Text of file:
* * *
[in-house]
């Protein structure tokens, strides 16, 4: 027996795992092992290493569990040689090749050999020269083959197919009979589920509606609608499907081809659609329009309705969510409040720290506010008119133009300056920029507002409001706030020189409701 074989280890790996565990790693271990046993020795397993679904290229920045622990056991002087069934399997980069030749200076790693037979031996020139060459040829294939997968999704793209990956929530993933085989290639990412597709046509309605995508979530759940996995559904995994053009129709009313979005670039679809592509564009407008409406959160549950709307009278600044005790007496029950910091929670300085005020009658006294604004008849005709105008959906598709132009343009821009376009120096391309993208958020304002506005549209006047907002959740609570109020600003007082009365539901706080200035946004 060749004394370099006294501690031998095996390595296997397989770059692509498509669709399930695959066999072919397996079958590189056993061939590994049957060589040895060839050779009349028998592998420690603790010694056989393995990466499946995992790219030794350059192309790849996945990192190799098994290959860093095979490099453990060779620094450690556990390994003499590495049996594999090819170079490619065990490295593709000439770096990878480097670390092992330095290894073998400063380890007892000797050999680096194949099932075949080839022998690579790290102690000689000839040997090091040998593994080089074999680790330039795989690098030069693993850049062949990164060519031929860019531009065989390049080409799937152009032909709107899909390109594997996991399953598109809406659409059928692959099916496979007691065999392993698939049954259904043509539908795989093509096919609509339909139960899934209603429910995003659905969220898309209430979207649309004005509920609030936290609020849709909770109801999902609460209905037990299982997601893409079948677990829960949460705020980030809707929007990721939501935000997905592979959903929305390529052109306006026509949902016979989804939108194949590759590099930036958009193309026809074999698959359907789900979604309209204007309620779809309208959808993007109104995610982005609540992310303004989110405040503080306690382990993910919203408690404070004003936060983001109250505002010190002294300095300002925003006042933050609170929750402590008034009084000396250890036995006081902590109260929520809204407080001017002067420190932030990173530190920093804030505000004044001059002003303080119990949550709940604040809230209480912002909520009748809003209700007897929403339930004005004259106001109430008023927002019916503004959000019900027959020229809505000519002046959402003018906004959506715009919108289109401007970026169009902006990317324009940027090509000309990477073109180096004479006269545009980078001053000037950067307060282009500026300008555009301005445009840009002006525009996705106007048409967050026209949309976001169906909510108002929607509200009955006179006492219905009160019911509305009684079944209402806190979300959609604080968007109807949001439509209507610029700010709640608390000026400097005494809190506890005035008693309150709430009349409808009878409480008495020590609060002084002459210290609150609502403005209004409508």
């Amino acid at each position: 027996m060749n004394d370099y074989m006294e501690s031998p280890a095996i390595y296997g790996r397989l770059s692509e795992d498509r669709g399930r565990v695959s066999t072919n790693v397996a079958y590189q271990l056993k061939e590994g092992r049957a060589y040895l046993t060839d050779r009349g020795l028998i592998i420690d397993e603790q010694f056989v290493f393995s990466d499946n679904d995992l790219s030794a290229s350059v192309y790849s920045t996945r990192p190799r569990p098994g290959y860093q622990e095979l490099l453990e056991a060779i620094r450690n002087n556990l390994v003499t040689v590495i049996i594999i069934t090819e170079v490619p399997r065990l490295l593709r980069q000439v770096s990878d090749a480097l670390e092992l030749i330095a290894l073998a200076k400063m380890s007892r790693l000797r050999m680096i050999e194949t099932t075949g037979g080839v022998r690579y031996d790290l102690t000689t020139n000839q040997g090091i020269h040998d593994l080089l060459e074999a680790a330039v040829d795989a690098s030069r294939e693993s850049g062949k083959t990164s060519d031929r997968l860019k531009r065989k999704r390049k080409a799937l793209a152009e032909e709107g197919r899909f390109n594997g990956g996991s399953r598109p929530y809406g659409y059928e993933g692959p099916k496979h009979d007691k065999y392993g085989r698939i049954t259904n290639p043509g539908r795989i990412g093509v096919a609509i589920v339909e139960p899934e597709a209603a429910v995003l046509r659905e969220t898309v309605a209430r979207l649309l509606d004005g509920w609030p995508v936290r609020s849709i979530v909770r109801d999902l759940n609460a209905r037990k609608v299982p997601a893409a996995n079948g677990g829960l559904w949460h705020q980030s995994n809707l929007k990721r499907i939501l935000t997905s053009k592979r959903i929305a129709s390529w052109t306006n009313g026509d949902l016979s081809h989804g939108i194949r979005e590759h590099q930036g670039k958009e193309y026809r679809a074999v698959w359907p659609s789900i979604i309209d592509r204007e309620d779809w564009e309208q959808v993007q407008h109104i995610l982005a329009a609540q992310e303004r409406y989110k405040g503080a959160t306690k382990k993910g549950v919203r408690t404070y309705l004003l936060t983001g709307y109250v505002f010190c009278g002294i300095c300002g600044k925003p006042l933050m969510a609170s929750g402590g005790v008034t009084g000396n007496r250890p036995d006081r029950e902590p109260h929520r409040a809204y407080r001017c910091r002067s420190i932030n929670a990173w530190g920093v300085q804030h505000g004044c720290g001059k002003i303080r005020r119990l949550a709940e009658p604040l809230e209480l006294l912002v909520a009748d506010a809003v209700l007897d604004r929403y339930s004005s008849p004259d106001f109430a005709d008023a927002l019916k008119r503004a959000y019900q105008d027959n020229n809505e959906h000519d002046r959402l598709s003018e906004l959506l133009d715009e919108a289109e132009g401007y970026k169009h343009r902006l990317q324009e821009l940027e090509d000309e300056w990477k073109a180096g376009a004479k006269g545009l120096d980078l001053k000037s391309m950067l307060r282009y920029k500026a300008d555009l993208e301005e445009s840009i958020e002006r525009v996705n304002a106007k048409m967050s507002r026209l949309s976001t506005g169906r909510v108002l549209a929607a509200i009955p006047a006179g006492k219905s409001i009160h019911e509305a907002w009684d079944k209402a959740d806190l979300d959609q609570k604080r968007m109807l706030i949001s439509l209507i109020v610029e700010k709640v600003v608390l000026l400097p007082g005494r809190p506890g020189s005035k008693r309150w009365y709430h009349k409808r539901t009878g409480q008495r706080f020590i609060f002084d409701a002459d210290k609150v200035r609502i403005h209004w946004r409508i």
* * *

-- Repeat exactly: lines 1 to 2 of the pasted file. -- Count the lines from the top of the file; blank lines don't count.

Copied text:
[in-house]
């Protein structure tokens, strides 16, 4: 027996795992092992290493569990040689090749050999020269083959197919009979589920509606609608499907081809659609329009309705969510409040720290506010008119133009300056920029507002409001706030020189409701 074989280890790996565990790693271990046993020795397993679904290229920045622990056991002087069934399997980069030749200076790693037979031996020139060459040829294939997968999704793209990956929530993933085989290639990412597709046509309605995508979530759940996995559904995994053009129709009313979005670039679809592509564009407008409406959160549950709307009278600044005790007496029950910091929670300085005020009658006294604004008849005709105008959906598709132009343009821009376009120096391309993208958020304002506005549209006047907002959740609570109020600003007082009365539901706080200035946004 060749004394370099006294501690031998095996390595296997397989770059692509498509669709399930695959066999072919397996079958590189056993061939590994049957060589040895060839050779009349028998592998420690603790010694056989393995990466499946995992790219030794350059192309790849996945990192190799098994290959860093095979490099453990060779620094450690556990390994003499590495049996594999090819170079490619065990490295593709000439770096990878480097670390092992330095290894073998400063380890007892000797050999680096194949099932075949080839022998690579790290102690000689000839040997090091040998593994080089074999680790330039795989690098030069693993850049062949990164060519031929860019531009065989390049080409799937152009032909709107899909390109594997996991399953598109809406659409059928692959099916496979007691065999392993698939049954259904043509539908795989093509096919609509339909139960899934209603429910995003659905969220898309209430979207649309004005509920609030936290609020849709909770109801999902609460209905037990299982997601893409079948677990829960949460705020980030809707929007990721939501935000997905592979959903929305390529052109306006026509949902016979989804939108194949590759590099930036958009193309026809074999698959359907789900979604309209204007309620779809309208959808993007109104995610982005609540992310303004989110405040503080306690382990993910919203408690404070004003936060983001109250505002010190002294300095300002925003006042933050609170929750402590008034009084000396250890036995006081902590109260929520809204407080001017002067420190932030990173530190920093804030505000004044001059002003303080119990949550709940604040809230209480912002909520009748809003209700007897929403339930004005004259106001109430008023927002019916503004959000019900027959020229809505000519002046959402003018906004959506715009919108289109401007970026169009902006990317324009940027090509000309990477073109180096004479006269545009980078001053000037950067307060282009500026300008555009301005445009840009002006525009996705106007048409967050026209949309976001169906909510108002929607509200009955006179006492219905009160019911509305009684079944209402806190979300959609604080968007109807949001439509209507610029700010709640608390000026400097005494809190506890005035008693309150709430009349409808009878409480008495020590609060002084002459210290609150609502403005209004409508």